|Last updated: 6/27/04 3:32 PM|
|Last updated: 6/27/04 3:32 PM|
Published: Thu, Jun 24, 2004
In Baqouba, two American soldiers were killed, and one was killed in Mosul.
BAQOUBA, Iraq (AP) Insurgents launched coordinated attacks against police and government buildings across Iraq today, less than a week before the hand-over of sovereignty. Sixty-nine people, including three American soldiers, were killed, and more than 270 people were wounded, Iraqi and U.S. officials said.
The large number of attacks, directed mostly at Iraqi security services, was a clear sign of just how powerful the insurgency in Iraq remains and could be the start of a new push to torpedo next week's transfer of sovereignty to an interim transitional government.
In Baghdad, the Health Ministry said at least 66 people were killed and 268 injured nationwide. However, the figures did not include U.S. dead and injured.
Some of the heaviest fighting was reported in Baqouba, 35 miles northeast of Baghdad, where two American soldiers were killed and seven wounded, the U.S. 1st Infantry Division said. Attackers also targeted police stations in Ramadi, Mahaweel and the northern city of Mosul, where car bombs rocked the Iraqi Police Academy, two police stations and the al-Jumhuri hospital.
Khalid Mohammed, an official at the hospital, said dozens of injured were brought there. At least 50 people died and 170 were wounded there, he said. A U.S. soldier was also killed and three were wounded in Mosul.
In other attacks, four Iraqi soldiers were killed in an explosion near a checkpoint manned by Iraqi and American soldiers in the southern Baghdad district of Dora. Three U.S. soldiers tended to what appeared to be a wounded American soldier on the road. The soldier's helmet lay nearby. Black smoke and flames shot up from a burning pickup truck.
It was not immediately clear what caused the blast.
A statement quoted today by a Saudi Web site claimed responsibility for the Baqouba attacks in the name of Abu Musab al-Zarqawi, who said the insurgents belong to his Tawhid and Jihad movement. He called residents to "comply with the instructions of resistance."
The statement appealed to residents to remain in their homes "because these days are going to witness campaigns and attacks against the occupation troops and those who stand beside them."
U.S. aircraft dropped three 500-pound bombs on an insurgent position near the city soccer stadium in Baqouba, said Maj. Neal E. O'Brien, a U.S. 1st Infantry Division spokesman. Insurgents roamed the city with rocket launchers and automatic weapons and occupied two police stations.
Insurgents destroyed the home of the police chief of the Diyala province, where Baqouba is, O'Brien said.
At the main hospital in Baqouba, doctors received injured people continuously and the corridors were spattered with blood. Civilian cars sped close carrying people with gunshot and shrapnel wounds.
One man in the emergency ward vented his anger, screaming "May God destroy America and all those who cooperate with it!"
U.S. officials projected calm.
"Coalition forces feel confident with the situation," said Brig. Gen. Mark Kimmitt, coalition deputy operations chief.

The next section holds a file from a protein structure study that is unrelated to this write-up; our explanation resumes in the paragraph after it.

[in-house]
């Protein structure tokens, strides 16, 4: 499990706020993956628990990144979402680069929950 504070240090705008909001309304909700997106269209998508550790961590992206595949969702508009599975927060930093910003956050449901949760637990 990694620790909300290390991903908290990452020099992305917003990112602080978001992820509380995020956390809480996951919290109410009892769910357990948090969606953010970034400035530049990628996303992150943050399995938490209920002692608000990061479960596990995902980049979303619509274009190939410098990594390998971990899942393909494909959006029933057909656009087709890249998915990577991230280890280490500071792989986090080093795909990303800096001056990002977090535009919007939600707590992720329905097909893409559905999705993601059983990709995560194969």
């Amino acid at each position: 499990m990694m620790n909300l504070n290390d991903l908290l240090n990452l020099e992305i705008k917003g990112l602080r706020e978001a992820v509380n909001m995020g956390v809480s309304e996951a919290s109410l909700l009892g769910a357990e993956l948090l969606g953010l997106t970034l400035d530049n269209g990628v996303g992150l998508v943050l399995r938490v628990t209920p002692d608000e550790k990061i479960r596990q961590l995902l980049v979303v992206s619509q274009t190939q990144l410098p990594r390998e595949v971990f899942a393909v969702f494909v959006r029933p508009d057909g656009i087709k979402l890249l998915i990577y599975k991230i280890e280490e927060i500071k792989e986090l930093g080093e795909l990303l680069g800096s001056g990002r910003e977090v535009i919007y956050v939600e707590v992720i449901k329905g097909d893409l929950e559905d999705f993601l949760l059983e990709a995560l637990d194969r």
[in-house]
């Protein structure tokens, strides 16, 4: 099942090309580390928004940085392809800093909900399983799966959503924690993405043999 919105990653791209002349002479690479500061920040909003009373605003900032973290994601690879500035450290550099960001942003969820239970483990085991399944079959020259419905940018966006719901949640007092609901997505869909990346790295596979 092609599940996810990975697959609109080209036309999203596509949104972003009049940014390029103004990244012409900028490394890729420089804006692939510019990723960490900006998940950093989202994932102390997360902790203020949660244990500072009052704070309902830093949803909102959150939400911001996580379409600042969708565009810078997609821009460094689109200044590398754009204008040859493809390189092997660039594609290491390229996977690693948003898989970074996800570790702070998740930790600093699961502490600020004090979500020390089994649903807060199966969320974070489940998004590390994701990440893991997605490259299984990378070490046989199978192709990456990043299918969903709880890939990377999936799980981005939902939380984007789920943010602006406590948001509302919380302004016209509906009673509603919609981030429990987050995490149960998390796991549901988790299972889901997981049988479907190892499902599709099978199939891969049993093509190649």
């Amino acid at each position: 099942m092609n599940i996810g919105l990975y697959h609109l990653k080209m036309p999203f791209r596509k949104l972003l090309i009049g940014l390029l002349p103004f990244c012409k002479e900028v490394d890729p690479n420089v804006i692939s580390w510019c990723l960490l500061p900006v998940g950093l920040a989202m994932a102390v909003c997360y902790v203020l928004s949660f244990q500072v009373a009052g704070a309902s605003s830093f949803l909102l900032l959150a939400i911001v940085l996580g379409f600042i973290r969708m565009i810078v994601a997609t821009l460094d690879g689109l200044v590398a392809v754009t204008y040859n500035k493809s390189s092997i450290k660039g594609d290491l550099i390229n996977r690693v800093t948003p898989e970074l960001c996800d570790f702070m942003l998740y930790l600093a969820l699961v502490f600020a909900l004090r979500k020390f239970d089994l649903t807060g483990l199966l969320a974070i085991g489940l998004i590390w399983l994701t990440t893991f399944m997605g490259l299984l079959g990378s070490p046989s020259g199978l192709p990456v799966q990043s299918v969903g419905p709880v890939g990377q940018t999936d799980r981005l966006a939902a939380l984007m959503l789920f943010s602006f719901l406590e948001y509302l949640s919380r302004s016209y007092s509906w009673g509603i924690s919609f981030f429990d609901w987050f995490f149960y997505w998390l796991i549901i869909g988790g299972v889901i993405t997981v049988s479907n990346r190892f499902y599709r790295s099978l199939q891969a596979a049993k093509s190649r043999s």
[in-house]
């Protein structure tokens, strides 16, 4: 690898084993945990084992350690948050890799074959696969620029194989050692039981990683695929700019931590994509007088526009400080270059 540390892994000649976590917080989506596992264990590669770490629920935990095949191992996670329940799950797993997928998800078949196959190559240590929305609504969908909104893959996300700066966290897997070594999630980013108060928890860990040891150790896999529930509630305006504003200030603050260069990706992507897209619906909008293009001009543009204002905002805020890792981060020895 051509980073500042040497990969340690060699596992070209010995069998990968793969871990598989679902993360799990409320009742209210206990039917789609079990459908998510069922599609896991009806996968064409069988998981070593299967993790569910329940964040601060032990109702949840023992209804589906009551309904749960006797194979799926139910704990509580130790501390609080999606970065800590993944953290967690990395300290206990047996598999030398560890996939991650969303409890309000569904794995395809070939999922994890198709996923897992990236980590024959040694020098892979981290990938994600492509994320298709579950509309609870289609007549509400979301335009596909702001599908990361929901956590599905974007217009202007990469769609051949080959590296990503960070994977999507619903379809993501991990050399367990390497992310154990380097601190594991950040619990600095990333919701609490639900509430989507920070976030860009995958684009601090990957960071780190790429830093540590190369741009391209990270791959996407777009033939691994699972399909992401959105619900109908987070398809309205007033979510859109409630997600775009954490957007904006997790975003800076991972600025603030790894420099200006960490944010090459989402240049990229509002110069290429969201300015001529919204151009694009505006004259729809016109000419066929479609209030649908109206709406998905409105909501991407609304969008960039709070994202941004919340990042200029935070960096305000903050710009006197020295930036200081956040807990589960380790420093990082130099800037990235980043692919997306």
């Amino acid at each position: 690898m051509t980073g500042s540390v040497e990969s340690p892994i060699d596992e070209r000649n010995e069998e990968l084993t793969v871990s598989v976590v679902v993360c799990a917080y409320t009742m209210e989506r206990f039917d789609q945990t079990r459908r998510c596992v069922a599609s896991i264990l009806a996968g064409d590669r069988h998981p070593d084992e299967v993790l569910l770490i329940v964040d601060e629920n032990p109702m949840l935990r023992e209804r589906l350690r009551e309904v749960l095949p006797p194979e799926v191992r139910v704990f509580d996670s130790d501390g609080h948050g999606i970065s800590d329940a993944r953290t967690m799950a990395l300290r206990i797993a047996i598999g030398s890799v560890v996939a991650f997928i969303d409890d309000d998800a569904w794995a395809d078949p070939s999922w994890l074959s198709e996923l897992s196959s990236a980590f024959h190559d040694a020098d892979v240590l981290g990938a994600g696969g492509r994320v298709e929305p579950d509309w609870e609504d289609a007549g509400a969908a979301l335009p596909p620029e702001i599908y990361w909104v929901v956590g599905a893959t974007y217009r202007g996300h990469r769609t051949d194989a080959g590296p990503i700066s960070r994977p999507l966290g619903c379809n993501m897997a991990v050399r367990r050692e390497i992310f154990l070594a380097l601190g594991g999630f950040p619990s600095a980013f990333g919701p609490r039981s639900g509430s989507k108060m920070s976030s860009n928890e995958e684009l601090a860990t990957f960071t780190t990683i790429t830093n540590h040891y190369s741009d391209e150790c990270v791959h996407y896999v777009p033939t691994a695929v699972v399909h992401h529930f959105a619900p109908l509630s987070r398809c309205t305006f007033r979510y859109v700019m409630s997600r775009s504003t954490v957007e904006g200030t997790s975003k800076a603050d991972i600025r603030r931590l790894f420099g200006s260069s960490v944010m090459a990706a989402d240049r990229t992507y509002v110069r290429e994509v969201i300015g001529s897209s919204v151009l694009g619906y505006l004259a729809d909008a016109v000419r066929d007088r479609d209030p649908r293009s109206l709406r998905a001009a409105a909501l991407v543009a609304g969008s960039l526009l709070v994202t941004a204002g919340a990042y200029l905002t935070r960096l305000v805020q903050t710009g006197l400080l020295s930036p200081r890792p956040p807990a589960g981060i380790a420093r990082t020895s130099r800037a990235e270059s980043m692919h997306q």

Explosions and shelling shook Fallujah, 40 miles west of Baghdad. Armed men ran through the streets, witnesses said. Residents said U.S. forces were shelling from positions outside the city, and helicopters were in the skies, but the U.S. military could not immediately be reached to comment.
One Marine helicopter made an emergency landing, but no one was wounded.
Firing on convoy
U.S. forces manning a checkpoint opened fire on local government convoy that included Fallujah's mayor and police chief that was trying to meet the Americans to discuss the violence, said an Iraqi police lieutenant, speaking on condition of anonymity. The convoy turned back, and no injuries were reported.
A motorist who drove through Fallujah this morning said Iraqi police and insurgents were cooperating, chatting amicably along the streets, and seemed to be working together.
U.S. forces launched two airstrikes on Fallujah in recent days against what they said were safehouses of al-Zarqawi, whose group claimed responsibility for the beheading of American hostage Nicholas Berg and Kim Sun-il, a South Korean whose decapitated body was found Tuesday between Baghdad and Fallujah.
On Tuesday, an audiotape posted on an Islamic Web site attributed to al-Zarqawi threatened to assassinate Iraq's interim prime minister, Iyad Allawi.
Americans killed in April
U.S. Marines besieged Fallujah for three weeks in April after four American civilian contractors working for the Blackwater USA security company were ambushed and killed, their bodies mutilated and hung from a Euphrates river bridge.
The city has been relatively calm since Marines announced a deal to end the siege that created the Fallujah Brigade, commanded by officers from Saddam Hussein's army.
Although the Fallujah Brigade patrols the city, hard-line clerics and fighters who held off the Marines still control the town.
Iran turns over Brits
In Iran, eight British servicemen who were detained after their boats strayed into Iranian territorial waters have been turned over to British diplomats, officials said today.
Protesters angry about the occupation of Iraq tried to approach the six Royal Marines and two sailors as they arrived at Tehran's airport accompanied by British consular officers, but they were kept away by police.
The eight were detained Monday after their boats apparently strayed into the Iranian side of the Shatt al-Arab waterway, or Arvand River, which runs along the Iran-Iraq border, while delivering a patrol boat to Iraq's new river police.
Iran also briefly detained, investigated and then released an unspecified number of Turkish troops who had strayed across the border "by mistake," state-run television reported today.